Should Your College Coach Pick Your Prep School?

Sometimes athletes have already committed to a college when they decide to switch from high school to prep school. When their future college coach recommends a prep school or two, the natural reaction of the athlete is to accept the recommendation on faith. After all, if the athlete and family are willing to trust the next four or five years of the athlete’s life to the college coach, why wouldn’t they trust the prep school recommendation of that coach? This is a tough situation for the athlete and family. Here’s why.

  1. Most college coaches don’t know that much about prep schools
    1. Just because they know more than the families, doesn’t mean they know enough to offer complete, big-picture, objective advice
      1. Their knowledge of schools is limited to a relatively small number of schools
      2. Their knowledge of the aspects of the schools outside of the sport is limited
  2. Sometimes college coaches are looking out for themselves first. This is one of those times.
    1. They want the athlete at a school where the chances are smallest that the athlete will get recruited away by another college before the athlete actually signs and matriculates.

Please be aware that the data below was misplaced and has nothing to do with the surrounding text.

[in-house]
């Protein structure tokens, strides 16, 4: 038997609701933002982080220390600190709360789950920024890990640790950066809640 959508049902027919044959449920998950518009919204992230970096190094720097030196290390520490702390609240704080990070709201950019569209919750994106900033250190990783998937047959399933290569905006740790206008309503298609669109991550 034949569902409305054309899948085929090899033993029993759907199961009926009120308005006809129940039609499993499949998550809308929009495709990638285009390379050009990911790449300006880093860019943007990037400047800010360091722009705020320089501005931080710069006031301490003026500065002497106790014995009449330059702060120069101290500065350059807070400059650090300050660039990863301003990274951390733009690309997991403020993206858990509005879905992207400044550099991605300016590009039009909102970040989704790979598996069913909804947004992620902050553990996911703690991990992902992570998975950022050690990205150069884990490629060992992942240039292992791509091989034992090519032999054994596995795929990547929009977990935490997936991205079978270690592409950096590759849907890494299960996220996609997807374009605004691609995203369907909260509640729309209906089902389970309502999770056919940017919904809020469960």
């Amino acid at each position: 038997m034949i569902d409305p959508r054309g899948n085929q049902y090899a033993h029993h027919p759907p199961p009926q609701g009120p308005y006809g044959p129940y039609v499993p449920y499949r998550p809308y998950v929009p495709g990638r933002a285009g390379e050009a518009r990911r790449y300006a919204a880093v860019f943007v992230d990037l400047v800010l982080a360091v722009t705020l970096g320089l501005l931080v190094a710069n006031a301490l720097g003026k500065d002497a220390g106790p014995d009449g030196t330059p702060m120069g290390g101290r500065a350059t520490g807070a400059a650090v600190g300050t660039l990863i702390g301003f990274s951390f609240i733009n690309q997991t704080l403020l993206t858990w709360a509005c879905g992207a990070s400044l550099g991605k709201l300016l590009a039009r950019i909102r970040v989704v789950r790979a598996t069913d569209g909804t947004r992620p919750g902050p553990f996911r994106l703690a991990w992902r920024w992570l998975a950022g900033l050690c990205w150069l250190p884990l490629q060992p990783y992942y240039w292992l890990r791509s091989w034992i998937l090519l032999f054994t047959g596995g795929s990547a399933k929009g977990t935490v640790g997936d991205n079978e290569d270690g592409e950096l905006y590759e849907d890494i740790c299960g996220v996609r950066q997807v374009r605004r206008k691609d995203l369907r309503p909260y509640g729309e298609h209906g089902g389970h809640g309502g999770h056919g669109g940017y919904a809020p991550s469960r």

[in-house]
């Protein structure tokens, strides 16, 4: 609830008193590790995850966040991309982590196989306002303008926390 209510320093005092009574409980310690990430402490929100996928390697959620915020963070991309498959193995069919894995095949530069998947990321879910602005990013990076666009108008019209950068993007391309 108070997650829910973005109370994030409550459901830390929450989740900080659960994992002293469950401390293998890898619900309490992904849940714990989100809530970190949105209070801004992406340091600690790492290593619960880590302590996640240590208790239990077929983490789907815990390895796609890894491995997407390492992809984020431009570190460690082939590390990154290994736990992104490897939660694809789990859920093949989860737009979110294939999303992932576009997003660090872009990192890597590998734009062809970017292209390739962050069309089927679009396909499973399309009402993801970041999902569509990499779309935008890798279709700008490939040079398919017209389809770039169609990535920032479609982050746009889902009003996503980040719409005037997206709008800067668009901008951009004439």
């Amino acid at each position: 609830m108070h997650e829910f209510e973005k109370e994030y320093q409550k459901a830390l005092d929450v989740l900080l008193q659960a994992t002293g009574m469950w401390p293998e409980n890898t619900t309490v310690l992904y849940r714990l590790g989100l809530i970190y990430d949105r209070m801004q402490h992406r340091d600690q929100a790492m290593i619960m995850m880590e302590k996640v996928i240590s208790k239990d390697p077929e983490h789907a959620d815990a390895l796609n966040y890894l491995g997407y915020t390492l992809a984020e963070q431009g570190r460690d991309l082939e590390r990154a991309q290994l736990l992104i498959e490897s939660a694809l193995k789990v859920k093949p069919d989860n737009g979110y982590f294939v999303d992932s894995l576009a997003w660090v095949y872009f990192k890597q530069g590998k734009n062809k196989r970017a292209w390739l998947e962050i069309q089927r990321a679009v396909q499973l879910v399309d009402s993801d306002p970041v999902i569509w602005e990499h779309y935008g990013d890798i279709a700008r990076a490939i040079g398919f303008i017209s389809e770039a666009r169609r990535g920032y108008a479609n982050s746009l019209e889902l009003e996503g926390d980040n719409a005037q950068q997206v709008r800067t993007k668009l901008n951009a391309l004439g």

2. They like the prep school coach and want to help the coach out.

Certainly there are times when taking the coach’s recommendation makes the most sense. Perhaps the prep school uses the same system, philosophy or training methods as the college coach. Maybe it’s physically located very close to the future college, allowing both athlete and coach great opportunity for a year’s worth of interaction that will provide an excellent head-start on their four years together. (The Hun School of Princeton and Princeton University are probably the best example of this).

There can also be other factors. For example, the athlete may be worried about offending the college coach by not taking the prep school recommendation. This could send the wrong message and no one wants to start off on the wrong foot. A simple conversation will usually relieve this situation quite easily.

As always, the choice of the best prep school should be one based on what’s best for the child and the child’s overall development, not simply on a sport. The process of picking a school should be one that minimizes risks while maximizing the possibility for success. In the reality of today’s world, where no one has enough time, most families will accept the college coach’s recommendation. Many don’t have time to go through the process the right way. Smart families will not put all their eggs in one basket. Instead, they will explore some schools in addition to those recommended by the college coach.


For a more in-depth version of this blog, including a detailed example, click on this link.